How to use this learning and assessment resource to improve practice

The resource addresses the numeracy across learning experiences and outcomes from the money organiser and the skills development in Building the Curriculum 4. It provides support for all those involved in the financial education of children and young people working at second, third and fourth levels of Curriculum for Excellence.

Interdisciplinary learning

Money Talks: Family Finances addresses many experiences and outcomes across Curriculum for Excellence, not only within numeracy, but also health and wellbeing, social studies and literacy. It provides a relevant context to develop the necessary attitudes and behaviour for financial capability in an enjoyable and challenging way. This versatile resource can be adapted and used across various disciplines.

IT and research skills are developed when using the Excel account statements. The spreadsheets are interactive and can be adapted by young people/practitioners to reflect the changing financial situations of each member of the Christie family. Teachers can use these spreadsheets as a 'jumping off point' to construct their own approach and statements which are relevant to a particular group of young people. The spreadsheets also provide the technology to help young learners budget effectively, manage their own money and plan for future expenses. The resource offers the opportunity to explore and use data handling software which allows the young person to search, sort, calculate, interpret, retrieve and display information. This IT connection across learning can facilitate the transfer of skills between the classroom and the world of work. (Building the Curriculum 4).

Skills for learning, life and work

Money Talks: Family Finances helps children and young people develop the skills and attributes they need to be successful as lifelong learners in their adult, social and working lives. Although the focus of the skills development in this resource is mainly within numeracy, health and wellbeing, literacy and social studies experiences and outcomes, the resource also provides an opportunity to develop learners' understanding of how interpersonal skills can be used in their lives inside and outside the classroom.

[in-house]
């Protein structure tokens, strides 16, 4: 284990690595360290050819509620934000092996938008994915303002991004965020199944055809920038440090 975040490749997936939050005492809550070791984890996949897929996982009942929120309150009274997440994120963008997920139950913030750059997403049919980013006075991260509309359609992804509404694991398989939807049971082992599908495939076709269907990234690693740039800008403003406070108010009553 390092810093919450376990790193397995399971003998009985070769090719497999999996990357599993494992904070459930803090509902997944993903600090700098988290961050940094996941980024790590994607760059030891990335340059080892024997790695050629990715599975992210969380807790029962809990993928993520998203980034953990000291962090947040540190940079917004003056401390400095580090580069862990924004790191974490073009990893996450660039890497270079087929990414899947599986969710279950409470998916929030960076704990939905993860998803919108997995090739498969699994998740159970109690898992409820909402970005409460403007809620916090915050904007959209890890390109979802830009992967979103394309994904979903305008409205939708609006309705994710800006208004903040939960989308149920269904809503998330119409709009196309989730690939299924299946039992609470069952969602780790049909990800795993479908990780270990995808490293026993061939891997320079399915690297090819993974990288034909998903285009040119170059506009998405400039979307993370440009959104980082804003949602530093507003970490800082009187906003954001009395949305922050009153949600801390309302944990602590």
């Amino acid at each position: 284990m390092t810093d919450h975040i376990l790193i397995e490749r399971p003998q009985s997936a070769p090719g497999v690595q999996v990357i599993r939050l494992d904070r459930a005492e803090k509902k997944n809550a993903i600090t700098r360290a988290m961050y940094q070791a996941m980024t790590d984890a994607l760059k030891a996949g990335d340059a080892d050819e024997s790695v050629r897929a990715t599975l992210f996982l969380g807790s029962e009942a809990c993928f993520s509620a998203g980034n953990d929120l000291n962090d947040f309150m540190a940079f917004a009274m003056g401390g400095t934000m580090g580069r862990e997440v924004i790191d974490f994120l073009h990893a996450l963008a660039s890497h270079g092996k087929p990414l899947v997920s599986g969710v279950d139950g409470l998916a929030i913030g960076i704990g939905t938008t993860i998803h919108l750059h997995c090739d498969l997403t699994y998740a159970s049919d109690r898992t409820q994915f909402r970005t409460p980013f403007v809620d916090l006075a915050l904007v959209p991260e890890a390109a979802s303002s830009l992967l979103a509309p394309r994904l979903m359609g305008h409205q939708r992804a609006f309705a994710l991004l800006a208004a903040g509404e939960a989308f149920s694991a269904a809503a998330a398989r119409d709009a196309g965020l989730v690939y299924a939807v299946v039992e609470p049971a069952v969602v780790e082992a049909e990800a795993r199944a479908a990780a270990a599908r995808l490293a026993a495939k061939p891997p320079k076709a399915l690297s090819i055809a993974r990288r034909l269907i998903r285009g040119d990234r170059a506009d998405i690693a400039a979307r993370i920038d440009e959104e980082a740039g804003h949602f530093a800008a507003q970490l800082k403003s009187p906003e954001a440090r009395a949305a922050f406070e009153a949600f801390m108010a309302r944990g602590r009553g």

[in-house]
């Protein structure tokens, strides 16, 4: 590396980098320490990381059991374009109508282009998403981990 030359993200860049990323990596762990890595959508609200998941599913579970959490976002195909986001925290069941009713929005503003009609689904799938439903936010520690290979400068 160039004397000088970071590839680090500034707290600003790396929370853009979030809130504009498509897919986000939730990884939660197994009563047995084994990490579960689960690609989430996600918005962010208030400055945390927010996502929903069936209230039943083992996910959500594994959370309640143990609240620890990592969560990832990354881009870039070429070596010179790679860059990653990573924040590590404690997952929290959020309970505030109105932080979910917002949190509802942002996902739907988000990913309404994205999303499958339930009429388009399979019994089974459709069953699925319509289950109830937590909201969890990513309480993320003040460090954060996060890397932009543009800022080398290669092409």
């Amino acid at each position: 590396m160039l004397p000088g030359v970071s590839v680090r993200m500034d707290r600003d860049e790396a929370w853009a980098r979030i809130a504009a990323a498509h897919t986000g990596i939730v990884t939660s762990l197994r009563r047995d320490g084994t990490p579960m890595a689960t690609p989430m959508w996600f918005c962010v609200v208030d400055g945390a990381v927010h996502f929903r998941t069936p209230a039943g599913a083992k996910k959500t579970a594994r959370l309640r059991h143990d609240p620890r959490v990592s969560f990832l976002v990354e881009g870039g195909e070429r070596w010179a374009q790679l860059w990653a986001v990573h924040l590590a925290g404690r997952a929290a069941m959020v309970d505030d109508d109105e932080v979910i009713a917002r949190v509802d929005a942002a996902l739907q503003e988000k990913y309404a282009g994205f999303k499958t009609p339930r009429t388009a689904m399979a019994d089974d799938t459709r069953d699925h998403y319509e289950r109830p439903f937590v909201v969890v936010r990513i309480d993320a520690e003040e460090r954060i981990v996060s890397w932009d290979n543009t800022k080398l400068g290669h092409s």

The learning activities within this resource provide experiences that support higher levels of social and economic advantage, placing learning within a practical and relevant context and involving the development of specific technical and professional skills for certain types of jobs.

Building the Curriculum 4 pages 10 (numeracy across learning), 11 (higher order thinking) and 18 (enterprise and employability) are particularly pertinent to the teaching of financial education.

See the Job Seekers Skills PowerPoint presentation for character traits and skills for all family members. See Zip file: Additional materials.

Tip

The Money Talks: Family Finances characters can be replaced by a photo/drawing of the individual learner. Learners will research their ideal job and note what they have to achieve/attain to qualify for an interview and get the job. Work ethic, aspirations and achievement can be addressed with this activity.